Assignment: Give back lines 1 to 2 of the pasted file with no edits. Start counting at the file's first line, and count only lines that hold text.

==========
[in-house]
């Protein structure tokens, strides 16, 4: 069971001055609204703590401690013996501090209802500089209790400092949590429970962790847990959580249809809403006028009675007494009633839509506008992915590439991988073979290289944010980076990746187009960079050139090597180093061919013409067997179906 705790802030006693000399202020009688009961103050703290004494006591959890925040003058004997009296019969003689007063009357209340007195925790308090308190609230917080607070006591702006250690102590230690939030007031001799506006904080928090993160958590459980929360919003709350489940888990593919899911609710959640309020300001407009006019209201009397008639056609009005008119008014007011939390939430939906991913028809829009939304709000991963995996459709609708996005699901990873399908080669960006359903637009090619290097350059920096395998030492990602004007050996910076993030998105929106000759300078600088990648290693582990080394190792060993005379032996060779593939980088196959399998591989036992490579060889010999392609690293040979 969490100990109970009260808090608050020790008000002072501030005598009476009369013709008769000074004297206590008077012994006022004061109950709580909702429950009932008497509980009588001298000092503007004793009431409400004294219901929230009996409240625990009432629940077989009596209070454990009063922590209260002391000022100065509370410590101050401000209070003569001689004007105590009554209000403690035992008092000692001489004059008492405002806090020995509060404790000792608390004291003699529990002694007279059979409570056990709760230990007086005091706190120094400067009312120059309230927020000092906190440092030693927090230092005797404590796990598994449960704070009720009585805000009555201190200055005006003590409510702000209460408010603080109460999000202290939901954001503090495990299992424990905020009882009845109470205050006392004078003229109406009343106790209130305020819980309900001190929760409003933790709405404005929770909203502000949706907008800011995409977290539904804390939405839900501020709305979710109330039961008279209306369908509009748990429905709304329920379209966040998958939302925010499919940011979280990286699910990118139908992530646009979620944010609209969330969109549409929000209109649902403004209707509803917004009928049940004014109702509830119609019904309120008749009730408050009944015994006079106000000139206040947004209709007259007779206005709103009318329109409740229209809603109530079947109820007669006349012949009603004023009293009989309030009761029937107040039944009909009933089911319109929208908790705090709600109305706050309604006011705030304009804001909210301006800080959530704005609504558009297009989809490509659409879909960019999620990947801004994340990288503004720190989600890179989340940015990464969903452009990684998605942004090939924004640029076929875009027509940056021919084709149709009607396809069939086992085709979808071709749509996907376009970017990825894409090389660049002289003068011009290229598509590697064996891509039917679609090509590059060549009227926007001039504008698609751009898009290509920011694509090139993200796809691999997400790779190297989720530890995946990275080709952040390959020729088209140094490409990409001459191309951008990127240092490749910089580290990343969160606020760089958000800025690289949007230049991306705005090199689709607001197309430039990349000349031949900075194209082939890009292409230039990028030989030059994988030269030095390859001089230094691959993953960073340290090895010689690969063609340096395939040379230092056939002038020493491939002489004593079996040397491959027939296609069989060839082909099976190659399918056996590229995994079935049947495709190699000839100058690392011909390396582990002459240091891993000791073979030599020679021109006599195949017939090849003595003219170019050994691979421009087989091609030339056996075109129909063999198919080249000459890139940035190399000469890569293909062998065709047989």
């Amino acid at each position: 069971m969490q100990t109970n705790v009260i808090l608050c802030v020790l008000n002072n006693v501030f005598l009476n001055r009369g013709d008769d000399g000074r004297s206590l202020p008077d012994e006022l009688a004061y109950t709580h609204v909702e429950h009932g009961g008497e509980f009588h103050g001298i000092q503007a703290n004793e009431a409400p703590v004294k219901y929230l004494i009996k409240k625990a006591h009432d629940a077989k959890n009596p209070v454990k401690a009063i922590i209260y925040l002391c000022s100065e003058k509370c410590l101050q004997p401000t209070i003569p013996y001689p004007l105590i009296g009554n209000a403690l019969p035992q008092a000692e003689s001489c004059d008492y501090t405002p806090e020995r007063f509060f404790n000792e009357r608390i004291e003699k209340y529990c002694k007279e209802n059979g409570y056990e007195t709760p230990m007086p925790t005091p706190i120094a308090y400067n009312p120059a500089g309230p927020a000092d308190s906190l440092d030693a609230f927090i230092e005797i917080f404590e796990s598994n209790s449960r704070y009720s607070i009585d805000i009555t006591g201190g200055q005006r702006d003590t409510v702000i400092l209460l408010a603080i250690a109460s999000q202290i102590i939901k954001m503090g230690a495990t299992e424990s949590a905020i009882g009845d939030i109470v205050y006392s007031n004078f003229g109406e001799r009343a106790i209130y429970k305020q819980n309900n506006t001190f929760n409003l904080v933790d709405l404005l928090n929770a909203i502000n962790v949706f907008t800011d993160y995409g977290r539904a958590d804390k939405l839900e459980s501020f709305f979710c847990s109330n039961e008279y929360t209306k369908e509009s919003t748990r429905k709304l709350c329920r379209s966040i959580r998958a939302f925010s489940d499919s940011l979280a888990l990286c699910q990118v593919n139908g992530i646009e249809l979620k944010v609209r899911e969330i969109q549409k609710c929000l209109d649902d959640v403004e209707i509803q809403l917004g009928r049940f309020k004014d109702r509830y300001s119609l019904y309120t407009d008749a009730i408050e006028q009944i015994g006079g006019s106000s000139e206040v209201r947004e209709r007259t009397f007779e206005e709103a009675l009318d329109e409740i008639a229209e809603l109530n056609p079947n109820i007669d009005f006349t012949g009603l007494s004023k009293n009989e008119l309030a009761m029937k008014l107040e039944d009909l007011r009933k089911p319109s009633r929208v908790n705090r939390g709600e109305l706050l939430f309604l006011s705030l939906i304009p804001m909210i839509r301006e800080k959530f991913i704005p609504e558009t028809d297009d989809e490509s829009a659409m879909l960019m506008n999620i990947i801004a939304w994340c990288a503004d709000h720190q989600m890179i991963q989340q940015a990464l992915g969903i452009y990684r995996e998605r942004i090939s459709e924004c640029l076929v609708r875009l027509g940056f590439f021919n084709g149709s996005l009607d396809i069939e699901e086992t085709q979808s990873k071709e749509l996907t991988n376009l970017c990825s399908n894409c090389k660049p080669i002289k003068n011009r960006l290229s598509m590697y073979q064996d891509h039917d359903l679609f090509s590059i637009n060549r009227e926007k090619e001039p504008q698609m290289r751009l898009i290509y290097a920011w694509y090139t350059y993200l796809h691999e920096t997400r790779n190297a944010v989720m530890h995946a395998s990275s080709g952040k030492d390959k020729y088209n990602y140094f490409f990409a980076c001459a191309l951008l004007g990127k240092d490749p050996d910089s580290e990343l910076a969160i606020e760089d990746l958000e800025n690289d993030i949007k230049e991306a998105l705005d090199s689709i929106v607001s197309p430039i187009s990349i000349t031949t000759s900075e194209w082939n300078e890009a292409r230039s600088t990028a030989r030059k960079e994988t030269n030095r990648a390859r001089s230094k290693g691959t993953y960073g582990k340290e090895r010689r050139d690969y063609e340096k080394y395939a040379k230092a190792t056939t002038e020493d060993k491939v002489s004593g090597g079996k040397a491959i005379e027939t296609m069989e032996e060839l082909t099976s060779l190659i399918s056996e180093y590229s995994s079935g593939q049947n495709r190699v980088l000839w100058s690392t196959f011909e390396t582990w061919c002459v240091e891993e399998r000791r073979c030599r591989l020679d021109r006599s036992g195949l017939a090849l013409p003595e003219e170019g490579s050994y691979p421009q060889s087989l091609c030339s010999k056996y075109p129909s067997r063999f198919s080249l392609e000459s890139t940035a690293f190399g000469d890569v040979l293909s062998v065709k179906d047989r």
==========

[in-house]
């Protein structure tokens, strides 16, 4: 069971001055609204703590401690013996501090209802500089209790400092949590429970962790847990959580249809809403006028009675007494009633839509506008992915590439991988073979290289944010980076990746187009960079050139090597180093061919013409067997179906 705790802030006693000399202020009688009961103050703290004494006591959890925040003058004997009296019969003689007063009357209340007195925790308090308190609230917080607070006591702006250690102590230690939030007031001799506006904080928090993160958590459980929360919003709350489940888990593919899911609710959640309020300001407009006019209201009397008639056609009005008119008014007011939390939430939906991913028809829009939304709000991963995996459709609708996005699901990873399908080669960006359903637009090619290097350059920096395998030492990602004007050996910076993030998105929106000759300078600088990648290693582990080394190792060993005379032996060779593939980088196959399998591989036992490579060889010999392609690293040979 969490100990109970009260808090608050020790008000002072501030005598009476009369013709008769000074004297206590008077012994006022004061109950709580909702429950009932008497509980009588001298000092503007004793009431409400004294219901929230009996409240625990009432629940077989009596209070454990009063922590209260002391000022100065509370410590101050401000209070003569001689004007105590009554209000403690035992008092000692001489004059008492405002806090020995509060404790000792608390004291003699529990002694007279059979409570056990709760230990007086005091706190120094400067009312120059309230927020000092906190440092030693927090230092005797404590796990598994449960704070009720009585805000009555201190200055005006003590409510702000209460408010603080109460999000202290939901954001503090495990299992424990905020009882009845109470205050006392004078003229109406009343106790209130305020819980309900001190929760409003933790709405404005929770909203502000949706907008800011995409977290539904804390939405839900501020709305979710109330039961008279209306369908509009748990429905709304329920379209966040998958939302925010499919940011979280990286699910990118139908992530646009979620944010609209969330969109549409929000209109649902403004209707509803917004009928049940004014109702509830119609019904309120008749009730408050009944015994006079106000000139206040947004209709007259007779206005709103009318329109409740229209809603109530079947109820007669006349012949009603004023009293009989309030009761029937107040039944009909009933089911319109929208908790705090709600109305706050309604006011705030304009804001909210301006800080959530704005609504558009297009989809490509659409879909960019999620990947801004994340990288503004720190989600890179989340940015990464969903452009990684998605942004090939924004640029076929875009027509940056021919084709149709009607396809069939086992085709979808071709749509996907376009970017990825894409090389660049002289003068011009290229598509590697064996891509039917679609090509590059060549009227926007001039504008698609751009898009290509920011694509090139993200796809691999997400790779190297989720530890995946990275080709952040390959020729088209140094490409990409001459191309951008990127240092490749910089580290990343969160606020760089958000800025690289949007230049991306705005090199689709607001197309430039990349000349031949900075194209082939890009292409230039990028030989030059994988030269030095390859001089230094691959993953960073340290090895010689690969063609340096395939040379230092056939002038020493491939002489004593079996040397491959027939296609069989060839082909099976190659399918056996590229995994079935049947495709190699000839100058690392011909390396582990002459240091891993000791073979030599020679021109006599195949017939090849003595003219170019050994691979421009087989091609030339056996075109129909063999198919080249000459890139940035190399000469890569293909062998065709047989």